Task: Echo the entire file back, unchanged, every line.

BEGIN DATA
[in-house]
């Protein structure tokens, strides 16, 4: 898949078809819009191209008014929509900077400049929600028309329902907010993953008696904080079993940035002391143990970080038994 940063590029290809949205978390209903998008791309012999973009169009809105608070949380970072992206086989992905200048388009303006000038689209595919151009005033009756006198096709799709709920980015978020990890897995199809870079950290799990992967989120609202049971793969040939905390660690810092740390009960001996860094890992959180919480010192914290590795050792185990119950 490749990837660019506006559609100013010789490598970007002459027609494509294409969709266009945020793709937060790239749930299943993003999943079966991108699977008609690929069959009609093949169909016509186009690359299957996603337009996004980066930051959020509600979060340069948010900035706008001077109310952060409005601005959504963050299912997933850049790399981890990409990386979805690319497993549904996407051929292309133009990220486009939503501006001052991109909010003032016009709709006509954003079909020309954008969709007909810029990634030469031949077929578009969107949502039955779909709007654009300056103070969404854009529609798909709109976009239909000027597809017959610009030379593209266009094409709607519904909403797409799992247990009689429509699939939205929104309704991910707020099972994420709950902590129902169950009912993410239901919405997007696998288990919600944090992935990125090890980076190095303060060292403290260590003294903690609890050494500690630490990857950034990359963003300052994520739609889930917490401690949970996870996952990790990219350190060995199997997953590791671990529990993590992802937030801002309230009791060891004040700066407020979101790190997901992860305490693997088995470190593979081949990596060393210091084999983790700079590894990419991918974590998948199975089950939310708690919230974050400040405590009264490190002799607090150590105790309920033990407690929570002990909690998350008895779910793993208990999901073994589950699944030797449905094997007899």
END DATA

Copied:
[in-house]
């Protein structure tokens, strides 16, 4: 898949078809819009191209008014929509900077400049929600028309329902907010993953008696904080079993940035002391143990970080038994 940063590029290809949205978390209903998008791309012999973009169009809105608070949380970072992206086989992905200048388009303006000038689209595919151009005033009756006198096709799709709920980015978020990890897995199809870079950290799990992967989120609202049971793969040939905390660690810092740390009960001996860094890992959180919480010192914290590795050792185990119950 490749990837660019506006559609100013010789490598970007002459027609494509294409969709266009945020793709937060790239749930299943993003999943079966991108699977008609690929069959009609093949169909016509186009690359299957996603337009996004980066930051959020509600979060340069948010900035706008001077109310952060409005601005959504963050299912997933850049790399981890990409990386979805690319497993549904996407051929292309133009990220486009939503501006001052991109909010003032016009709709006509954003079909020309954008969709007909810029990634030469031949077929578009969107949502039955779909709007654009300056103070969404854009529609798909709109976009239909000027597809017959610009030379593209266009094409709607519904909403797409799992247990009689429509699939939205929104309704991910707020099972994420709950902590129902169950009912993410239901919405997007696998288990919600944090992935990125090890980076190095303060060292403290260590003294903690609890050494500690630490990857950034990359963003300052994520739609889930917490401690949970996870996952990790990219350190060995199997997953590791671990529990993590992802937030801002309230009791060891004040700066407020979101790190997901992860305490693997088995470190593979081949990596060393210091084999983790700079590894990419991918974590998948199975089950939310708690919230974050400040405590009264490190002799607090150590105790309920033990407690929570002990909690998350008895779910793993208990999901073994589950699944030797449905094997007899």